Once again, this deficit framing received strong criticism. Critics pointed to the cultural biases of the language assessments used to determine language proficiency. They contrasted these assessments with the rich language practices that exist in Latinx communities. For these scholars, the issue was not one of language deficit but rather language difference. From this perspective, the role of schools should be not to pathologize these language differences but instead to build on the home language practices of Latinx students as they learn the academic language of schooling.

This critique of semilingualism has led to the term essentially disappearing from both scholarly practitioner discussions of the bilingualism of Latinx students. Nevertheless, its specter remains firmly entrenched in how the bilingualism of Latinx students continues to be discussed. One example is the category of so-called Long-Term English Learners, who have not tested as proficient in English on a language proficiency assessment after 7 years. These students have been framed by scholars and educators as having failed to master academic language in either English or Spanish. Once again we have a linguistic categorization in academic research of bilingual Latinx students that positions them as not fully proficient in either English or Spanish.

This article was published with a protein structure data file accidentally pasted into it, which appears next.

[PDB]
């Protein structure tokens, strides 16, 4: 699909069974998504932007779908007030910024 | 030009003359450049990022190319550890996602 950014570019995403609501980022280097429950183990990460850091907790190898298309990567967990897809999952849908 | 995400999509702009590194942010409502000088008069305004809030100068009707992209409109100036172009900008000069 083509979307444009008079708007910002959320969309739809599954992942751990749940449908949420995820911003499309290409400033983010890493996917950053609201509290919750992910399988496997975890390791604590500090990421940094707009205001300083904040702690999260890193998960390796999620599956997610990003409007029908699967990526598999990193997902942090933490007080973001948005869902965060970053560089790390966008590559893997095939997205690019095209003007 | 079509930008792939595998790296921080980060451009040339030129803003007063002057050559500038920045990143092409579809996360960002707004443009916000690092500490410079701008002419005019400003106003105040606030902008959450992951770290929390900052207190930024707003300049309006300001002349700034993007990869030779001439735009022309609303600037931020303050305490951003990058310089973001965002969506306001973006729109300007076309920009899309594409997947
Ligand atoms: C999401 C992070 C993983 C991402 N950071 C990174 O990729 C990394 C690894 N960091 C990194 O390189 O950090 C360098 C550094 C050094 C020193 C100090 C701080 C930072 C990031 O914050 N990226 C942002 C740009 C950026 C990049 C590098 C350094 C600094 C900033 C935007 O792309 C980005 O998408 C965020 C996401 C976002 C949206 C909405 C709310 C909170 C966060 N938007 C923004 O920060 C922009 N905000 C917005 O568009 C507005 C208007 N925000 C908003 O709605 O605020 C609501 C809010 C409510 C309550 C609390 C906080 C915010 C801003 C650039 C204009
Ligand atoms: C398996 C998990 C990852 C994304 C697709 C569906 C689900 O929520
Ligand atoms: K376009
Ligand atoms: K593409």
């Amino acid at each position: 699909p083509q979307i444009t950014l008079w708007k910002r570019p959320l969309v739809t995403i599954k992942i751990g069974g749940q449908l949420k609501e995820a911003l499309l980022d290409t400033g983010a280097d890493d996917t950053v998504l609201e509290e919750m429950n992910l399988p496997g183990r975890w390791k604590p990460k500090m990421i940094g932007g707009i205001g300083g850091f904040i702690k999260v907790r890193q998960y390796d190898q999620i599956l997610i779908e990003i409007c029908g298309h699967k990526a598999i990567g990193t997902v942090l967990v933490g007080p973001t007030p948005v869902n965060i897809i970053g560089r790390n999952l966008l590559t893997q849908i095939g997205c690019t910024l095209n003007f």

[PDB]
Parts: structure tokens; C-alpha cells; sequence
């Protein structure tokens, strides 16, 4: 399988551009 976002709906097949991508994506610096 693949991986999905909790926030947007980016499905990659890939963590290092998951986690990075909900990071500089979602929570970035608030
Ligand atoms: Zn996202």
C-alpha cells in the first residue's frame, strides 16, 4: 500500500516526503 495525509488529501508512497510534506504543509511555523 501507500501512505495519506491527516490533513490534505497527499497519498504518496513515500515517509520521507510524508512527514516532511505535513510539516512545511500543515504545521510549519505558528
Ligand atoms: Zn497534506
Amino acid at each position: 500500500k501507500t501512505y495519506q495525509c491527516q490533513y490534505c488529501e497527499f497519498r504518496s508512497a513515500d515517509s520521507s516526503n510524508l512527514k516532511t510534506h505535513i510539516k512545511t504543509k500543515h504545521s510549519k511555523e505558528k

As has been the case with previous iterations of deficit perspectives we also have scholars trying to disprove these claims. In a recent guest blog post, Maneka Brooks provided data that illustrate the linguistic dexterity of one student who has been designated a Long-Term English Learner. I have made similar claims in an article written with Tatyana Kleyn and Kate Menken. Similar to in previous eras, critics of these deficit framings seek to shift the onus from perceived deficiencies of Latinx students toward school curricula and pedagogical approaches. Our argument has been that schools should treat the bilingualism of Latinx students categorized as Long-Term English Learners as a starting point for teaching them new language practices associated with schooling.